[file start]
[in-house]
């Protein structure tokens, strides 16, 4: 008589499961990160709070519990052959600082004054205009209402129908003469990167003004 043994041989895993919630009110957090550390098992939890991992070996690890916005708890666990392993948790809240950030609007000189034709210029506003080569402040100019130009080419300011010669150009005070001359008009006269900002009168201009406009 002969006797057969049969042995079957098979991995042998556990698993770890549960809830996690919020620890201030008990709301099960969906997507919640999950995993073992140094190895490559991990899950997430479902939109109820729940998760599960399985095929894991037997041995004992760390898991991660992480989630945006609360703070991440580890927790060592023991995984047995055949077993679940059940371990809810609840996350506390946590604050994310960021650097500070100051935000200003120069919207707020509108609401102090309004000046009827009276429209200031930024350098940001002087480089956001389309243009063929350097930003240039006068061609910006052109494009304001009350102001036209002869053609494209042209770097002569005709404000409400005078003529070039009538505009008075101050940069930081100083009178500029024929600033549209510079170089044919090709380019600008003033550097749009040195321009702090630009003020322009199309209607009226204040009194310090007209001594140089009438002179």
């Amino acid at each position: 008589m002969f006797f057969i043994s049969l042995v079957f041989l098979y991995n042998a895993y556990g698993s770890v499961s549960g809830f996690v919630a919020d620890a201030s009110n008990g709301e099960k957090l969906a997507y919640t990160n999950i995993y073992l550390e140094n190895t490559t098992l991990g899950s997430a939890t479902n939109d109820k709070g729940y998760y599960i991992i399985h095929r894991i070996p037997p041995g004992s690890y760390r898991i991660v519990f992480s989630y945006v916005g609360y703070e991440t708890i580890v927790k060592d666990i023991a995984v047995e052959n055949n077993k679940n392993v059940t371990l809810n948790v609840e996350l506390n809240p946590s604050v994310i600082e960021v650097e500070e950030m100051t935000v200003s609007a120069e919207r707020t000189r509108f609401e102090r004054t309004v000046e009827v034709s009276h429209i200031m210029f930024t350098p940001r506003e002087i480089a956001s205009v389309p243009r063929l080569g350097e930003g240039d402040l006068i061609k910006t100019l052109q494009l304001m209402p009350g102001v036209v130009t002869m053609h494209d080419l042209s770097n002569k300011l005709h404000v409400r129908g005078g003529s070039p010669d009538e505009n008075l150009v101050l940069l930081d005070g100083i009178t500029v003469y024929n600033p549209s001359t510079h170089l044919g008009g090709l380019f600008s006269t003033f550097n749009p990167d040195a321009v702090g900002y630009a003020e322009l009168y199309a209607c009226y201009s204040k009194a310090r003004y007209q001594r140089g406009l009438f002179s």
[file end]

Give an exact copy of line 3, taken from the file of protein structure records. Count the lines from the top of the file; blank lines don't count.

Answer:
């Amino acid at each position: 008589m002969f006797f057969i043994s049969l042995v079957f041989l098979y991995n042998a895993y556990g698993s770890v499961s549960g809830f996690v919630a919020d620890a201030s009110n008990g709301e099960k957090l969906a997507y919640t990160n999950i995993y073992l550390e140094n190895t490559t098992l991990g899950s997430a939890t479902n939109d109820k709070g729940y998760y599960i991992i399985h095929r894991i070996p037997p041995g004992s690890y760390r898991i991660v519990f992480s989630y945006v916005g609360y703070e991440t708890i580890v927790k060592d666990i023991a995984v047995e052959n055949n077993k679940n392993v059940t371990l809810n948790v609840e996350l506390n809240p946590s604050v994310i600082e960021v650097e500070e950030m100051t935000v200003s609007a120069e919207r707020t000189r509108f609401e102090r004054t309004v000046e009827v034709s009276h429209i200031m210029f930024t350098p940001r506003e002087i480089a956001s205009v389309p243009r063929l080569g350097e930003g240039d402040l006068i061609k910006t100019l052109q494009l304001m209402p009350g102001v036209v130009t002869m053609h494209d080419l042209s770097n002569k300011l005709h404000v409400r129908g005078g003529s070039p010669d009538e505009n008075l150009v101050l940069l930081d005070g100083i009178t500029v003469y024929n600033p549209s001359t510079h170089l044919g008009g090709l380019f600008s006269t003033f550097n749009p990167d040195a321009v702090g900002y630009a003020e322009l009168y199309a209607c009226y201009s204040k009194a310090r003004y007209q001594r140089g406009l009438f002179s």